Some encouraging NAPLAN stories last week show all is not lost for literacy and learning, and therefore our future business writers. A Herald report said the Australian Curriculum, Assessment and Reporting Authority had identified seven Hunter schools as demonstrating "substantially above average gain" in achievement compared to the national average.
Kirstie Yeo, principal of one of those schools, Mount Hutton Public, said: "... great teaching is the best preparation for learning ... We don't want them to be anxious about [NAPLAN], we want them to see it as another day to show us how great they are."
Elermore Vale Public, Charlestown South Public, St Columban's at Mayfield and Maitland Christian School achieved above-average gains in reading from years three to five. Elermore Vale made a priority of providing extra resources such as new reading texts, computer programs linked to literacy, professional development for teachers, and access to expert coaches.
St Columban's also targeted literacy. Principal Danielle Reed said: "The use of a structured literacy block each day, using explicit instruction and teacher modelling, has resulted in an increased percentage of students scoring in the upper bands for NAPLAN."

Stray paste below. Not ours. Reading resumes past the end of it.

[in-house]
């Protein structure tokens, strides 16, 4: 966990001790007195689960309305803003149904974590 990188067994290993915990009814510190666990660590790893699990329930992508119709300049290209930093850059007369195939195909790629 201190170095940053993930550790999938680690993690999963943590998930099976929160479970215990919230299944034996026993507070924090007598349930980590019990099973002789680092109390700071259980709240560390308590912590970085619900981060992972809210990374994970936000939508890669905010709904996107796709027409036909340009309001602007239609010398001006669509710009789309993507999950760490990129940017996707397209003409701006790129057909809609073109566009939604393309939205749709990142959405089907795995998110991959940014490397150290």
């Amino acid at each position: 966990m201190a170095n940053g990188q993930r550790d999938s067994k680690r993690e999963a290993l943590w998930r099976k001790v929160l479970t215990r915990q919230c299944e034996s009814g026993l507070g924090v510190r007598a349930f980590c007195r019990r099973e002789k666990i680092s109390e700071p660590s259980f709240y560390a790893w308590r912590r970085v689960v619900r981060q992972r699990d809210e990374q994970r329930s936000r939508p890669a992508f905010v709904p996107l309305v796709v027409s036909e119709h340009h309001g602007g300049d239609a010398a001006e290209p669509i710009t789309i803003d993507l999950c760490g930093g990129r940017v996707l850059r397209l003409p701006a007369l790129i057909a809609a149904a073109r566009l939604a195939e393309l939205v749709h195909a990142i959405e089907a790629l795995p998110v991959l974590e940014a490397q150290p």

Ah, "explicit instruction", which involves a teacher taking an active role in the classroom and directing a structured, step-by-step program when introducing students to content matter and skills.
On the same day of the Herald's report, another newspaper ran a story about Dawson Park Primary School in Perth's foothills. Under the heading "Principal explicit on benefits of NAPLAN" the story noted Dawson Park Primary had "embraced explicit instruction in recent years, which had boosted students' results and put the traditional teaching technique back on the radar".
Traditional teaching technique back on the radar.
In the past five years, Dawson Park Primary had gone from under-performing in most of the NAPLAN literacy and numeracy categories to posting scores substantially above the national average.
Dawson Park principal Pauline Johnson lauded NAPLAN. "In every part of life there are tests," she said. "Actually, our students see NAPLAN as an opportunity to showcase their skills. And for us it validates what we are doing with our children." Dawson Park staff were instructed in teaching phonological awareness to beginner readers. Further programs followed, aimed at developing student mastery in spelling and maths.
Which brings me to another story I saw recently under the headline "School hires proof reader to catch teachers' spelling errors". Responsibilities included "correcting spelling mistakes, poor or missing punctuation, incorrect capitalisation and improving poor grammar".
Perhaps time for some "oId school" explicit teaching there, for everyone's sake.
Darrell Croker is senior coach at Write For Impact